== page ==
|Conservation status||Undoubtedly has declined in some areas with draining of marshes; however, still widespread and very common.|
|Family||Blackbirds and Orioles|
|Habitat||Fresh marshes. Forages in fields, open country. Breeds in freshwater sloughs, marshy lake borders, tall cattails growing in water up to 3-4' deep. Forages around marshes and also commonly in open pastures, plowed fields, cattle pens, feedlots.|
Forages mostly by walking on the ground in open fields or near the water's edge; also forages low in marsh vegetation. Sometimes catches insects in flight. May follow farm machinery in fields to feed on insects and grubs turned up by the plow. Except in nesting season, usually forages in flocks, often associated with other blackbirds.
4, sometimes 3-5. Pale gray to pale green, blotched and dotted with brown or gray. Incubation is by female only, 11-13 days. Young: Both parents feed nestlings. Young leave nest after about 9-12 days, but remain among dense marsh plants until they are ready to fly, about 3 weeks after hatching. 1 brood per year, possibly 2.
Both parents feed nestlings. Young leave nest after about 9-12 days, but remain among dense marsh plants until they are ready to fly, about 3 weeks after hatching. 1 brood per year, possibly 2.
Mostly insects and seeds. Feeds heavily on insects in summer, especially beetles, caterpillars, and grasshoppers, also ants, wasps, and others, plus a few spiders and snails. Young are fed mostly insects. Probably two-thirds of diet consists of seeds, including grass and weed seeds plus waste grain.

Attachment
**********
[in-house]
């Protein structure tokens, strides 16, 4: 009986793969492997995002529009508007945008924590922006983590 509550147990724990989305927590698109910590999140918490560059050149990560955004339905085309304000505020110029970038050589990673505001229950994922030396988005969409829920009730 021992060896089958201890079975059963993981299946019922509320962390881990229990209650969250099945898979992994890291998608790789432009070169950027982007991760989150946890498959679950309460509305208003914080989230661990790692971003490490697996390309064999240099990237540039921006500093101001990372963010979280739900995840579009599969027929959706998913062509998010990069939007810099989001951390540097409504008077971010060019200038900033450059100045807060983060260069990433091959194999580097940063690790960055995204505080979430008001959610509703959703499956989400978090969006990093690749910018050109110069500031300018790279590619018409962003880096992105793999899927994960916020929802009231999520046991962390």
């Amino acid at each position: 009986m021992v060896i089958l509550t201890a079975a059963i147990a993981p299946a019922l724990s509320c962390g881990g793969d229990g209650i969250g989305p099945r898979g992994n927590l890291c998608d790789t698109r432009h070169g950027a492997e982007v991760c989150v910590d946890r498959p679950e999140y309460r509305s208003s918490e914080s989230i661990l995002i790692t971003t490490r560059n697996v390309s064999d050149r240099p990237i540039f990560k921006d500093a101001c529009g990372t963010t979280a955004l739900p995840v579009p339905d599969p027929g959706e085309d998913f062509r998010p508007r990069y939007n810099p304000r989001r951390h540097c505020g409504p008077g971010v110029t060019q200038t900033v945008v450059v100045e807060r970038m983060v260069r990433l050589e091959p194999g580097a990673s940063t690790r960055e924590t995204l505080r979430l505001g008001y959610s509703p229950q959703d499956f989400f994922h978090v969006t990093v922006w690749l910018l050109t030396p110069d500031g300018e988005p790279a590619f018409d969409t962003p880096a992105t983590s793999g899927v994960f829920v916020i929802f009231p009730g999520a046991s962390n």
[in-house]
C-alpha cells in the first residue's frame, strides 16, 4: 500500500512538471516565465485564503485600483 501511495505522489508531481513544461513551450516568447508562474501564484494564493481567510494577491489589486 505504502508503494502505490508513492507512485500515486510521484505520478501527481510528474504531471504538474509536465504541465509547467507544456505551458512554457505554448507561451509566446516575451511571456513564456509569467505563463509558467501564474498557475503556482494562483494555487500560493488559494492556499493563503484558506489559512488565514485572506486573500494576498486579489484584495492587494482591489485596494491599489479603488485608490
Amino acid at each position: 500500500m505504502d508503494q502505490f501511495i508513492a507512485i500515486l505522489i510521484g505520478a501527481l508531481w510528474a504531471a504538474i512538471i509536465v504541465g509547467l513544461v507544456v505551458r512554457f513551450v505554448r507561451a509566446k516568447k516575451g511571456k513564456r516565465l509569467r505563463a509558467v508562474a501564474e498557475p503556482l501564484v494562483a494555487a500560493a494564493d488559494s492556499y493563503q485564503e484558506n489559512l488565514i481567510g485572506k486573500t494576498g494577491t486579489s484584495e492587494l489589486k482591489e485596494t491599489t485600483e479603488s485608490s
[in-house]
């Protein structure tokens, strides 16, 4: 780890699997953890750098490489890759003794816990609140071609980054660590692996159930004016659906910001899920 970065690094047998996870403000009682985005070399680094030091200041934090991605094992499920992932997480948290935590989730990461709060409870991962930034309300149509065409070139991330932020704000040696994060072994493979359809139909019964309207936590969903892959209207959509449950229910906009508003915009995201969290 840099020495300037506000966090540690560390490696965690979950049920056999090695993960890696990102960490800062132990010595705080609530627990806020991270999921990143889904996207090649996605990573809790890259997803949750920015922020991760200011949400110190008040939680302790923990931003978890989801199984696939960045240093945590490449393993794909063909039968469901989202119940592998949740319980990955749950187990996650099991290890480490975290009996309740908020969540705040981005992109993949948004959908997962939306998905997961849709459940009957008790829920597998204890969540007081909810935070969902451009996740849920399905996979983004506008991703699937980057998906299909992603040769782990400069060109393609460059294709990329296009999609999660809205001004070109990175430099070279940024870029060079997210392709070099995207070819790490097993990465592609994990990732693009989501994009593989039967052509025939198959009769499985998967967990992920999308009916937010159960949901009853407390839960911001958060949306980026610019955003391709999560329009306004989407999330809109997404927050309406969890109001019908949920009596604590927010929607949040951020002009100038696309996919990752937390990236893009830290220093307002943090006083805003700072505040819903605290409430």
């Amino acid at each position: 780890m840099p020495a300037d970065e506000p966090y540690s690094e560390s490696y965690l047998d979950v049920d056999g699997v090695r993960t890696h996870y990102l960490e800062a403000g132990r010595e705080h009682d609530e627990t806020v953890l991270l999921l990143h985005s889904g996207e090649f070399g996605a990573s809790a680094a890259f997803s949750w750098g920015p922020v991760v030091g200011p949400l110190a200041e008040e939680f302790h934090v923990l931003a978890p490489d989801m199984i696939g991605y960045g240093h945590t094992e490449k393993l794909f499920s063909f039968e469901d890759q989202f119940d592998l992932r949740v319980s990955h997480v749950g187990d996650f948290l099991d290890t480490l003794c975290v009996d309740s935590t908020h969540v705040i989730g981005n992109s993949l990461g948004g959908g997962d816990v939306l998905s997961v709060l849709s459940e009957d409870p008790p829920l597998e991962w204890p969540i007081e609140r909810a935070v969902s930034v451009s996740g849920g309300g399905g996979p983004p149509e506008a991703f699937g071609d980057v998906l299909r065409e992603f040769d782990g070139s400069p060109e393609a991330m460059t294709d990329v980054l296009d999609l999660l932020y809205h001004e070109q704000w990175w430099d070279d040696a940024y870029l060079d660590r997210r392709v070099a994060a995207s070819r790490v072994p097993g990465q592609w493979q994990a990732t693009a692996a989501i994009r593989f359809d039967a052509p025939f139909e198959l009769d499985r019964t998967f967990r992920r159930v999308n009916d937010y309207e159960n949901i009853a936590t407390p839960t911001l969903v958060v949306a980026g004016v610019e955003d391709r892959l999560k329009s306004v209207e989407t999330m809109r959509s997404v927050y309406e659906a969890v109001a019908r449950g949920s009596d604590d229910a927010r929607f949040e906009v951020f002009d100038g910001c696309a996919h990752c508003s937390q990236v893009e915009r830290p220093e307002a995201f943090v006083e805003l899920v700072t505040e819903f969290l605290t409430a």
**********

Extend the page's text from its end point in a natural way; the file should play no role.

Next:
Typically nests in colonies in marshes, each male selecting territory within colony and defending it against rivals by singing. One male may have as many as 5 mates. Nest: Placed in marsh, firmly lashed to standing vegetation (cattails, bulrushes, reeds) growing in water, usually no more than 3' above water's surface. Nest (built by female) is a bulky, deep cup woven of aquatic plants, lined with dry grass or with fine, dry marsh plants.
Illustration © David Allen Sibley.
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Text © Kenn Kaufman, adapted from
Lives of North American Birds
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Migrates in flocks. Males may tend to winter farther north than females, on average. Strays reach Atlantic Coast, especially in fall.
- All Seasons - Common
- All Seasons - Uncommon
- Breeding - Common
- Breeding - Uncommon
- Winter - Common
- Winter - Uncommon
- Migration - Common
- Migration - Uncommon
See a fully interactive migration map for this species on the Bird Migration Explorer.Learn more
Songs and CallsHarsh, incessant oka-wee-wee and kruck calls, coming from many individuals in a colony, blend into a loud, wavering chorus.
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How Climate Change Will Reshape the Range of the Yellow-headed Blackbird
Audubon’s scientists have used 140 million bird observations and sophisticated climate models to project how climate change will affect this bird’s range in the future.
Zoom in to see how this species’s current range will shift, expand, and contract under increased global temperatures.
Climate threats facing the Yellow-headed Blackbird
Choose a temperature scenario below to see which threats will affect this species as warming increases. The same climate change-driven threats that put birds at risk will affect other wildlife and people, too.